Granta, 156pp, £12.99
Badger-baiting was outlawed across Britain in 1835 and yet it never fully died out. In 1914, the Anglo-Welsh poet Edward Thomas wrote about an old, briar-covered hollow near his cottage in east Hampshire. The scene of a brutal crime: “But far more ancient and dark/The Combe looks since they killed the badger there,/Dug him out and gave him to the hounds,/That most ancient Briton of English beasts.”
The recent plan to cull thousands of badgers in Gloucestershire and Somerset may have been abandoned but the practice of baiting – digging badgers from their setts in order to pit them against dogs for money or sport – has increased by a third since 2010. In Cynan Jones’s terse new novel, digging for badgers becomes a metaphor for human wantonness but also human frailty.
Daniel, a grieving sheep farmer in west Wales, attempts to improve the lives of his animals by seeing them safely through lambing season. At every step he is haunted by reminders of his wife’s death – she was kicked in the head by a friend’s horse. In one sequence, he struggles to deliver a still-born lamb, hacking away at a malformed second head while the creature is still in the womb. He leaves to get a sack, returning to see “the ewe was licking the severed head . . . he felt sick well up in him. He tried to fight off the image of the destroyed head, of her destroyed head.”
Daniel is trapped in an unfeeling world where nature is anything but benign. Meanwhile a badger-baiter stalks the land. Referred to variously as “the big man” and “the big gypsy”, he hunts badger sows to sell to men, “mostly Midlanders or from the Valleys”, who torture and kill them. His knowledge and methods are impressive (as, in turn, is Jones’s capacity to describe them). Where Daniel is a sensitive, ordering consciousness, the big man’s internal life is governed by fear of capture by the police. Both men want things from beneath the soil. When Daniel visits his wife’s grave, he has to fight the urge to “put his hand in the dirt” and “drag her from the earth”.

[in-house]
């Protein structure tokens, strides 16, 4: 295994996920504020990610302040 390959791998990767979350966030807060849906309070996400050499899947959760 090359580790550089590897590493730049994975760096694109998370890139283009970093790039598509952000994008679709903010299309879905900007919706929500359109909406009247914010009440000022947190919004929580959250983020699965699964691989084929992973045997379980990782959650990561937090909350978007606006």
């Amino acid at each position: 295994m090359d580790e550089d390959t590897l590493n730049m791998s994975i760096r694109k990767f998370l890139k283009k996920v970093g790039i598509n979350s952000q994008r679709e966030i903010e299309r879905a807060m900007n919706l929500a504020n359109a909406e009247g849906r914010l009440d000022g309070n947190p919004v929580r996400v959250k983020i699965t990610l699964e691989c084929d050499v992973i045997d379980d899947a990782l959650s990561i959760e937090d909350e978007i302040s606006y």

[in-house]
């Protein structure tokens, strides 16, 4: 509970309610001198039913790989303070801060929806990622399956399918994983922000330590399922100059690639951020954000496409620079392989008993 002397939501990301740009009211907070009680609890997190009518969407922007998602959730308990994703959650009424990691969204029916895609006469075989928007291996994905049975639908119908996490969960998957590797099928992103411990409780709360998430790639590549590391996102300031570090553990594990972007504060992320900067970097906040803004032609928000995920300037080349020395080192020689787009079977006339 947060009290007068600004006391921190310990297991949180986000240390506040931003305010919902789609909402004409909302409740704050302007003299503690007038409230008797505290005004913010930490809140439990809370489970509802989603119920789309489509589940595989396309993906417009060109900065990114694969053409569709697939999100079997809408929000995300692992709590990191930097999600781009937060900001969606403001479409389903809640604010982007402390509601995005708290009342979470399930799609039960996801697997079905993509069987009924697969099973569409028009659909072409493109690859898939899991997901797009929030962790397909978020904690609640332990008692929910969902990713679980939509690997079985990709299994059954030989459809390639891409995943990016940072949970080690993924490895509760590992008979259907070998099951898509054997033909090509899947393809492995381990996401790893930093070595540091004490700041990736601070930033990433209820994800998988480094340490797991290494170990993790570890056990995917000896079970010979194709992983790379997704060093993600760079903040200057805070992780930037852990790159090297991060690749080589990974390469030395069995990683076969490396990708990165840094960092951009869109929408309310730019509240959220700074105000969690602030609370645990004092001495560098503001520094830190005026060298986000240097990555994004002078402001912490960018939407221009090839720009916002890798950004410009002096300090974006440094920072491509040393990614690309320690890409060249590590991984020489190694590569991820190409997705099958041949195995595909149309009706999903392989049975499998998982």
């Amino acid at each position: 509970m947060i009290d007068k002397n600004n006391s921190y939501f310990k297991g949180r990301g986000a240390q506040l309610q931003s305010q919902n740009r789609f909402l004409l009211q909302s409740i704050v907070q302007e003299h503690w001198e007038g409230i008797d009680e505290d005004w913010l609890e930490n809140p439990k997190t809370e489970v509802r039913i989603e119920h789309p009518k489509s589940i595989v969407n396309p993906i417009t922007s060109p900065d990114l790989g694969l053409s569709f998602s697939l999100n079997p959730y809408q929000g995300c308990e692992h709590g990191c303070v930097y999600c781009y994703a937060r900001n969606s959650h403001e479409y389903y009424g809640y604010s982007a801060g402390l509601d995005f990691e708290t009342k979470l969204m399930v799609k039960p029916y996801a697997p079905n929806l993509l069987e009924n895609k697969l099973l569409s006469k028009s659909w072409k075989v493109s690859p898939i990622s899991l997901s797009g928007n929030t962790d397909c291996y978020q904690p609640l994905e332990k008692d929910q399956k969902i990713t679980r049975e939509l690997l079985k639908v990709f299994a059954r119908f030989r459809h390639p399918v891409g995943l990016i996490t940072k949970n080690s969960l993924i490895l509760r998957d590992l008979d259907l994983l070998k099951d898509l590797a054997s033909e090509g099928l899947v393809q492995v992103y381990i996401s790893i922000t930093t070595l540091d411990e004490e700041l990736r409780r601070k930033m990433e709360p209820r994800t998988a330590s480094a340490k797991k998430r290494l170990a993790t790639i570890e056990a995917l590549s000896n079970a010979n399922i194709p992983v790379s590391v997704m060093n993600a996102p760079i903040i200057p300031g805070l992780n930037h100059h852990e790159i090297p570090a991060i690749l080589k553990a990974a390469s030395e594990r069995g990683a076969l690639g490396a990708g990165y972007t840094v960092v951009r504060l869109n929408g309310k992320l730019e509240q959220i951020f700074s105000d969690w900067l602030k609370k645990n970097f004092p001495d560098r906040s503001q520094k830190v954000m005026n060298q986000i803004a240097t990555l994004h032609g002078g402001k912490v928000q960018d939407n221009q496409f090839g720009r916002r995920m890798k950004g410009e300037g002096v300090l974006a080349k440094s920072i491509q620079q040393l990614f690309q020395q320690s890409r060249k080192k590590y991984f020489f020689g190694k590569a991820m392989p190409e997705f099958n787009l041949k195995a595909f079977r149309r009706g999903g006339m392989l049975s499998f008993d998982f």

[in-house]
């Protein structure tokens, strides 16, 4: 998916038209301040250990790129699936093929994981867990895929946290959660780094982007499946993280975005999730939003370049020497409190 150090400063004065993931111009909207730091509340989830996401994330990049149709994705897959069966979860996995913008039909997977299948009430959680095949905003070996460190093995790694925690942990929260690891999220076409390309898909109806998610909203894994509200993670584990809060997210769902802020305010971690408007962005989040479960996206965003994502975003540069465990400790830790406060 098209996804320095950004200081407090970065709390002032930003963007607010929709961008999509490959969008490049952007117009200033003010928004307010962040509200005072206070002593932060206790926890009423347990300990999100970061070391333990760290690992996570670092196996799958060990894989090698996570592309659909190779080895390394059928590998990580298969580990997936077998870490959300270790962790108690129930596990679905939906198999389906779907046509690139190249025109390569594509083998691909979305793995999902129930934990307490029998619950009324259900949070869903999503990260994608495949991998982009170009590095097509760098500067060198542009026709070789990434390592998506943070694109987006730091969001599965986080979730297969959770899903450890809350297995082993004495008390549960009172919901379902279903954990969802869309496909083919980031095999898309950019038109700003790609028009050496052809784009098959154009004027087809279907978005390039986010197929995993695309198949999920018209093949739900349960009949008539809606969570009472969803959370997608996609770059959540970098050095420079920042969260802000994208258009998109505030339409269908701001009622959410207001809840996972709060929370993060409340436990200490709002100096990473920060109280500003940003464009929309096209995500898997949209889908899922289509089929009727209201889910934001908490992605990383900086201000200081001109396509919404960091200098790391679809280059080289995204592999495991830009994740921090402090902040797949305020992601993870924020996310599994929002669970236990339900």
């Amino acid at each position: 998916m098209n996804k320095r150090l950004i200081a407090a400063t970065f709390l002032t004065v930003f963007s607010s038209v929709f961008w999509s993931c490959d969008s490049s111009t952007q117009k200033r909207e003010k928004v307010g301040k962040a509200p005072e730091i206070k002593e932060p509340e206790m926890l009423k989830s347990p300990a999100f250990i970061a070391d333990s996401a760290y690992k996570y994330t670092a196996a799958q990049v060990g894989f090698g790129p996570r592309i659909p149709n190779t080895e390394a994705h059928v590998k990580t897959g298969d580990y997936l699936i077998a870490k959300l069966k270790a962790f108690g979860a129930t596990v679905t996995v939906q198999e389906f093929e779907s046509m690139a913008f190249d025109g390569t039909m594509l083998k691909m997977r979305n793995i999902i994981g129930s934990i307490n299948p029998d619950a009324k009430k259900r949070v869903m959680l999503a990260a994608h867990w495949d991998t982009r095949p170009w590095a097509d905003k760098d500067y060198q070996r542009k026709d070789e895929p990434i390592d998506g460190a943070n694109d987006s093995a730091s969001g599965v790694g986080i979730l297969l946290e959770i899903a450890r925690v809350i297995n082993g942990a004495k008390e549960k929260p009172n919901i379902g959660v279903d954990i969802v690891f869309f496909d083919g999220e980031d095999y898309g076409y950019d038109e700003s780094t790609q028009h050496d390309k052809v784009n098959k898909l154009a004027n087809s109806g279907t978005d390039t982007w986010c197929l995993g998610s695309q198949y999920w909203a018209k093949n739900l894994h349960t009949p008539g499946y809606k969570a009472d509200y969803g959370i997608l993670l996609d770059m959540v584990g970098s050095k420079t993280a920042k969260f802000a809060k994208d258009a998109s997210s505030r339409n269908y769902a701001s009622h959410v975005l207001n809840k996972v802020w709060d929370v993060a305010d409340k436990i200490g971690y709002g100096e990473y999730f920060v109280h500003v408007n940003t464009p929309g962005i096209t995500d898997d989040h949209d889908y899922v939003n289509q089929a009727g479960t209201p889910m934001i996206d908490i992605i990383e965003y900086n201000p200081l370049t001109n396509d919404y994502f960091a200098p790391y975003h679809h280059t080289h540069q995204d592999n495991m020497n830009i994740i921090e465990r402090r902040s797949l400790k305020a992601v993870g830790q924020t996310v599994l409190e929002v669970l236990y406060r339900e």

The Dig explores its central themes – loss, isolation, nature – through dry, punchy storytelling. Each sentence has been neatly sculpted to develop a rich poetry from the stuff of rural life. The same was true of Jones’s previous two novels, both to be republished by Granta this year.
At the book’s denouement, following a confrontation between the two men, the big man thinks back to “the earth of the sett, its witness”. After pages of mulchy, terrestrial prose, one could be forgiven for reading “wetness” by mistake. But Jones’s noun does more than describe. It adds a moral quality. It points to the residue of destruction symbolised by the slaughter of that “most ancient Briton”, the badger.